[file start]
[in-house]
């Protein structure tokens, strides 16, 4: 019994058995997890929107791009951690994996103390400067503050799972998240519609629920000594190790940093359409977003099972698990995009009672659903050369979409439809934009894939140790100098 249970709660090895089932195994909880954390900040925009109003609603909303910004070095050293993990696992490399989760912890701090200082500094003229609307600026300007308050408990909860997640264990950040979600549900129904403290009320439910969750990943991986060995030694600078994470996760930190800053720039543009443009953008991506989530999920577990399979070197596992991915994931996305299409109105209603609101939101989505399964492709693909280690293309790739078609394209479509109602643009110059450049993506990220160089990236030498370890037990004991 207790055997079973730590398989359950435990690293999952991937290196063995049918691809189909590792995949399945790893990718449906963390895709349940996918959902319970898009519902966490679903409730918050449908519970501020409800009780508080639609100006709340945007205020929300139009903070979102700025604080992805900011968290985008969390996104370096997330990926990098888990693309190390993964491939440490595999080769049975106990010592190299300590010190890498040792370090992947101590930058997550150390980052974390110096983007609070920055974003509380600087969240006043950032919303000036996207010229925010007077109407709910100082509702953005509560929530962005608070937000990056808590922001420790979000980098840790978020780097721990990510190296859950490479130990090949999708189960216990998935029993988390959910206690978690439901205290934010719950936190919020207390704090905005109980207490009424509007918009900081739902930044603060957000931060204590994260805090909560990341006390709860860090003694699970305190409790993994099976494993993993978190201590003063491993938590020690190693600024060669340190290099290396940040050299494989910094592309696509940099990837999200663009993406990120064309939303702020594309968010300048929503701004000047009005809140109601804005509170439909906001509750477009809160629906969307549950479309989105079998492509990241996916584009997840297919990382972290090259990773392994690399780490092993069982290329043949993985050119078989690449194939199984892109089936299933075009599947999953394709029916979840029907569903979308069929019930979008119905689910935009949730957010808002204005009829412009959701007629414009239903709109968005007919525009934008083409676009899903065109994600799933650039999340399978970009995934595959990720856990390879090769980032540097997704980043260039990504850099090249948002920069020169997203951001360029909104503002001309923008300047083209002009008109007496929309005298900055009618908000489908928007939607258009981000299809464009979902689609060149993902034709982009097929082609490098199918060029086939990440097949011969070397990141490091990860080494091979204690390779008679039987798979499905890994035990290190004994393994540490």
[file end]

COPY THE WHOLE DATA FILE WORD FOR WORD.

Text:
[in-house]
């Protein structure tokens, strides 16, 4: 019994058995997890929107791009951690994996103390400067503050799972998240519609629920000594190790940093359409977003099972698990995009009672659903050369979409439809934009894939140790100098 249970709660090895089932195994909880954390900040925009109003609603909303910004070095050293993990696992490399989760912890701090200082500094003229609307600026300007308050408990909860997640264990950040979600549900129904403290009320439910969750990943991986060995030694600078994470996760930190800053720039543009443009953008991506989530999920577990399979070197596992991915994931996305299409109105209603609101939101989505399964492709693909280690293309790739078609394209479509109602643009110059450049993506990220160089990236030498370890037990004991 207790055997079973730590398989359950435990690293999952991937290196063995049918691809189909590792995949399945790893990718449906963390895709349940996918959902319970898009519902966490679903409730918050449908519970501020409800009780508080639609100006709340945007205020929300139009903070979102700025604080992805900011968290985008969390996104370096997330990926990098888990693309190390993964491939440490595999080769049975106990010592190299300590010190890498040792370090992947101590930058997550150390980052974390110096983007609070920055974003509380600087969240006043950032919303000036996207010229925010007077109407709910100082509702953005509560929530962005608070937000990056808590922001420790979000980098840790978020780097721990990510190296859950490479130990090949999708189960216990998935029993988390959910206690978690439901205290934010719950936190919020207390704090905005109980207490009424509007918009900081739902930044603060957000931060204590994260805090909560990341006390709860860090003694699970305190409790993994099976494993993993978190201590003063491993938590020690190693600024060669340190290099290396940040050299494989910094592309696509940099990837999200663009993406990120064309939303702020594309968010300048929503701004000047009005809140109601804005509170439909906001509750477009809160629906969307549950479309989105079998492509990241996916584009997840297919990382972290090259990773392994690399780490092993069982290329043949993985050119078989690449194939199984892109089936299933075009599947999953394709029916979840029907569903979308069929019930979008119905689910935009949730957010808002204005009829412009959701007629414009239903709109968005007919525009934008083409676009899903065109994600799933650039999340399978970009995934595959990720856990390879090769980032540097997704980043260039990504850099090249948002920069020169997203951001360029909104503002001309923008300047083209002009008109007496929309005298900055009618908000489908928007939607258009981000299809464009979902689609060149993902034709982009097929082609490098199918060029086939990440097949011969070397990141490091990860080494091979204690390779008679039987798979499905890994035990290190004994393994540490």